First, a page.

The massive elliptical galaxy M87 in the Virgo cluster is 53,490,000 light years away. It also contains one of the largest, heaviest supermassive black holes in the known Universe. But it's also my understanding that the stellar population of this galaxy is mostly old, red supergiants. Is there any evidence for new star formation in M87? If there isn't, what is the fate of this galaxy and what is it like in modern times? That may be impossible to know for sure but what I wonder is if the remaining stars and matter in the galaxy have been swallowed up by central black hole which may be thousands of lightyears across by now.
The answer to your question is relatively straightforward: Not much. I'll delve into it in two parts: Star formation and the activity of the supermassive black hole at the center.
M87 is, according to Wikipedia, home to many Population II stars. They have little hydrogen and helium in them, and the clouds of gas and dust in the galaxy don't have much, either. In fact, many dust clouds can be destroyed by the intense radiation emitted by the accretion disk of the central black hole. This combines to make it seem unlikely that there will be much star formation in the galaxy.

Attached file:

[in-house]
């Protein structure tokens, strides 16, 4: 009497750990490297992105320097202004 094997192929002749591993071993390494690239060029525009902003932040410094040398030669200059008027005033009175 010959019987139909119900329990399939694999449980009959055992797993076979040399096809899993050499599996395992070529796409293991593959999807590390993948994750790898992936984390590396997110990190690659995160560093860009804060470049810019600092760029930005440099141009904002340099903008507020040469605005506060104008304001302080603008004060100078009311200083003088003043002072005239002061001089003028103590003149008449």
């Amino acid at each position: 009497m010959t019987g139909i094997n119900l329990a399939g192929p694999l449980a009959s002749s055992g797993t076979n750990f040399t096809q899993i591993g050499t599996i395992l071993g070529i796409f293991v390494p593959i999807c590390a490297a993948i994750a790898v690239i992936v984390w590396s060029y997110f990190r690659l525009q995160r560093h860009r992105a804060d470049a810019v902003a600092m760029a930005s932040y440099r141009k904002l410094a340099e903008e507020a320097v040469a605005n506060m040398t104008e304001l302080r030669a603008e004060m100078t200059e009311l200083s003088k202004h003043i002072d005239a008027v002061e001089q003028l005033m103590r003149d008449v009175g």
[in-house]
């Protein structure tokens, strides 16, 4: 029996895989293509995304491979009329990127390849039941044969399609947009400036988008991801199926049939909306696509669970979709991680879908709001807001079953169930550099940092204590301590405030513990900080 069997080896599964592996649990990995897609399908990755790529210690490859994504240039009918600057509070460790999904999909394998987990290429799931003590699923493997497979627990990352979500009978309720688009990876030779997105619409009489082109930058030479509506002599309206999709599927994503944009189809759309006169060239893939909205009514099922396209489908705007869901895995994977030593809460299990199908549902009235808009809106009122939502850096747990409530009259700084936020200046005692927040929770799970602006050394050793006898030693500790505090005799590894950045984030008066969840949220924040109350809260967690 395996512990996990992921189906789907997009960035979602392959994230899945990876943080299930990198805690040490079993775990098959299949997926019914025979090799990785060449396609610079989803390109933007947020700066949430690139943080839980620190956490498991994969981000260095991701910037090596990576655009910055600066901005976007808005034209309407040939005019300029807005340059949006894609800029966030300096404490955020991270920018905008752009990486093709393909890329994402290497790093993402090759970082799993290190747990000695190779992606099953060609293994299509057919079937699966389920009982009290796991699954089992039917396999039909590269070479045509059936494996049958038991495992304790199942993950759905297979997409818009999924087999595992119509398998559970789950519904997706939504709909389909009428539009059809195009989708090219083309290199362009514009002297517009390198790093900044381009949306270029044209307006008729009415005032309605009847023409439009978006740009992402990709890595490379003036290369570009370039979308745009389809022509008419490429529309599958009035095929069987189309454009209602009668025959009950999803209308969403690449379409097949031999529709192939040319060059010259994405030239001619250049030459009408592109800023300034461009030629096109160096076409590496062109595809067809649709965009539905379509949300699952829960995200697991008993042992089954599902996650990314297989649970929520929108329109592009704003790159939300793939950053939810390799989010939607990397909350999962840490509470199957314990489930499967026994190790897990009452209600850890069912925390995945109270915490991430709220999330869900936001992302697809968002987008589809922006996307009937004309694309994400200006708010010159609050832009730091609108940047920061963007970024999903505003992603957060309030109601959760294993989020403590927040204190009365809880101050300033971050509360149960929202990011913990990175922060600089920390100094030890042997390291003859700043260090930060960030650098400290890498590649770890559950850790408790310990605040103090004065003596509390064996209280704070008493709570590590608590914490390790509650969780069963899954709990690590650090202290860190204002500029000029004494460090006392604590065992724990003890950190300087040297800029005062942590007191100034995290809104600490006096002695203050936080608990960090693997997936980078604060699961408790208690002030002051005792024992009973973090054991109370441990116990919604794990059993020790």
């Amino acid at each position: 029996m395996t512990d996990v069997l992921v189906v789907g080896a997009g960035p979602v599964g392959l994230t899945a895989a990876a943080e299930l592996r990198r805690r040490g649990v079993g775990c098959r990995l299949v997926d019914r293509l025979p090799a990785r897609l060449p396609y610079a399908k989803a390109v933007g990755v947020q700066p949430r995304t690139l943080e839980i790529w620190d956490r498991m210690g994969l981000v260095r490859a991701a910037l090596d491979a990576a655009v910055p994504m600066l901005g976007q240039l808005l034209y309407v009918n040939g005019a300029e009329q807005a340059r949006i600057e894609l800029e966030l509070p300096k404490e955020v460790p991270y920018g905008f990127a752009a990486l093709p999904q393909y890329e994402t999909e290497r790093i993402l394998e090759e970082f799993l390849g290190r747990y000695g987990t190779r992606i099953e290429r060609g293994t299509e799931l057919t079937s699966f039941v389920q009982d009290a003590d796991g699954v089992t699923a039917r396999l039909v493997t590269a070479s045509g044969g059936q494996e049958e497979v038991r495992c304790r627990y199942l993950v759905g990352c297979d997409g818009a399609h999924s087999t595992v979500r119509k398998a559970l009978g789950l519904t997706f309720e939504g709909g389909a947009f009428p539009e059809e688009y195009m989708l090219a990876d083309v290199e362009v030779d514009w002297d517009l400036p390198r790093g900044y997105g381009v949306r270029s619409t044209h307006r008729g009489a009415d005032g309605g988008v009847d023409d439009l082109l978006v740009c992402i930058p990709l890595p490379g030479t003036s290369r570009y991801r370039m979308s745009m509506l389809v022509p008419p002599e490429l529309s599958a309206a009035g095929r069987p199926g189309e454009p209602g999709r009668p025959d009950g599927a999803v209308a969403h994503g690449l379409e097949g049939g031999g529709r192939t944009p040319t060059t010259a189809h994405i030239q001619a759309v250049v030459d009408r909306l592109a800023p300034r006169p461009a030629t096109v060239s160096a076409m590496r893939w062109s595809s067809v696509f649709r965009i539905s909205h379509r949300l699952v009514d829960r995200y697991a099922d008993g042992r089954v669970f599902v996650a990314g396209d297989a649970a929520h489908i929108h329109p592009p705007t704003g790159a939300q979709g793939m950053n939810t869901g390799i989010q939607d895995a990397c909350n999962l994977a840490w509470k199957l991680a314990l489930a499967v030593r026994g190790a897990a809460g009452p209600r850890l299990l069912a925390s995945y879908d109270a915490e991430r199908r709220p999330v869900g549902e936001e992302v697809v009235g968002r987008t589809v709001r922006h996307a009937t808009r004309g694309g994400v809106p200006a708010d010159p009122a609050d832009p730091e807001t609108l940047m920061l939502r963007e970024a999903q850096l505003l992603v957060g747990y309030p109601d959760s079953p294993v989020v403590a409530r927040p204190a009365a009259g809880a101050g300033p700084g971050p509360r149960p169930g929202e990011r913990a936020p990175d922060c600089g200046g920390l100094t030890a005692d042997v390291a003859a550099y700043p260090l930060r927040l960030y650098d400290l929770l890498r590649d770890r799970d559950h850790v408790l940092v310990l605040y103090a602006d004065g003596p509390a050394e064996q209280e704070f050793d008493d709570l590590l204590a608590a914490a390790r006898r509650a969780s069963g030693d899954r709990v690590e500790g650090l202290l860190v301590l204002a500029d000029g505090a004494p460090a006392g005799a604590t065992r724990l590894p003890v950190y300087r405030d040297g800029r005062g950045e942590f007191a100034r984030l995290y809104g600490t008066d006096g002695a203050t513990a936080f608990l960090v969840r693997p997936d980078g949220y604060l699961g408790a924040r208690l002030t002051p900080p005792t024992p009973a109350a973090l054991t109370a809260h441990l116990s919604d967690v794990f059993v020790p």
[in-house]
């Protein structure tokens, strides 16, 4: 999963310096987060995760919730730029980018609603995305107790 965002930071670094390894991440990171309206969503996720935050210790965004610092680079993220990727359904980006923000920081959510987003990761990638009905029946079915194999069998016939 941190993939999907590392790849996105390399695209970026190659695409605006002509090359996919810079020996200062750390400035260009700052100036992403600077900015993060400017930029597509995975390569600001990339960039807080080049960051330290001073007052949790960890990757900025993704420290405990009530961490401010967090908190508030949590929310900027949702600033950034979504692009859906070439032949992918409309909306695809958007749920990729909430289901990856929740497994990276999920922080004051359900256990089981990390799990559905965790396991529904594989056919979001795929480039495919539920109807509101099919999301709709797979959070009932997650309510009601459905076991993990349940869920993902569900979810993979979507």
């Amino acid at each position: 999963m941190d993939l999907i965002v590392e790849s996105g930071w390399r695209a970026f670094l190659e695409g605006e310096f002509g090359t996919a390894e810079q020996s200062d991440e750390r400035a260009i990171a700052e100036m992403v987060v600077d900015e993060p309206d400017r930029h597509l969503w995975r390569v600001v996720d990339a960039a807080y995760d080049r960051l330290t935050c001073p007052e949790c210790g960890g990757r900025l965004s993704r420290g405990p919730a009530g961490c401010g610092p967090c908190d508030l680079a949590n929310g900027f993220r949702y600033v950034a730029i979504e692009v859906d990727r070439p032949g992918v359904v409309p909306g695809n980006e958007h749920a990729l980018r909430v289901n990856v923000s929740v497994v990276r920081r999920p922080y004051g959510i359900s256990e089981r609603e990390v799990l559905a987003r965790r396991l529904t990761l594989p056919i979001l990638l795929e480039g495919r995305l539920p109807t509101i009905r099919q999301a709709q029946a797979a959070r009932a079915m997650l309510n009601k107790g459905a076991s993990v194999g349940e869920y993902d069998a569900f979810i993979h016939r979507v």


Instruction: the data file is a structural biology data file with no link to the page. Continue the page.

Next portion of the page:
That said, just because a galaxy doesn't have a lot of materials for star formation doesn't mean it can't form lots of new stars - at least, no under certain special circumstances. Galaxy collisions can induce high rates of star formation - starburst galaxies are good examples of this. While M87 might not be at a high risk for a collision, there is still the possibility of one. M84 is nearby, and may have had an encounter with M87 in the past. While it is a long shot (and M84 has a low star-forming rate), an interaction with the two could spawn new stars.
The Black Hole
You seemed particularly interested in the black hole at M87's center. It is a supermassive black hole, with a mass billions of times that of the Sun. Quite a monster, by all standards. Yet it is not doomed to swallow the galaxy whole anytime soon. It is sucking in gas and dust at a rate of 0.1 solar masses each year - and there is over 70,000 solar masses of dust in the galaxy. You would think that, therefore, the dust should be gone in 700,000 years, right? Well, the dust isn't all concentrated at the center, near the black hole. It is spread throughout the galaxy, and it would take a long time for all of it to reach the black hole - let alone the billions upon billions of stars in the galaxy.
In summary: Star formation in M87 is at a low rate, and while a galactic interaction could create a new wave of star formation, it is unlikely. The central black hole is sucking in lots of gas and dust, but it will take billions upon billions of years before it eats up a substantial amount of matter.
I hope this helps.
http://arxiv.org/pdf/astro-ph/0202238v3.pdf (Beware: Wikipedia cites the paper by saying that one solar mass is absorbed every ten years, while the paper says that 0.1 solar masses are absorbed each year.)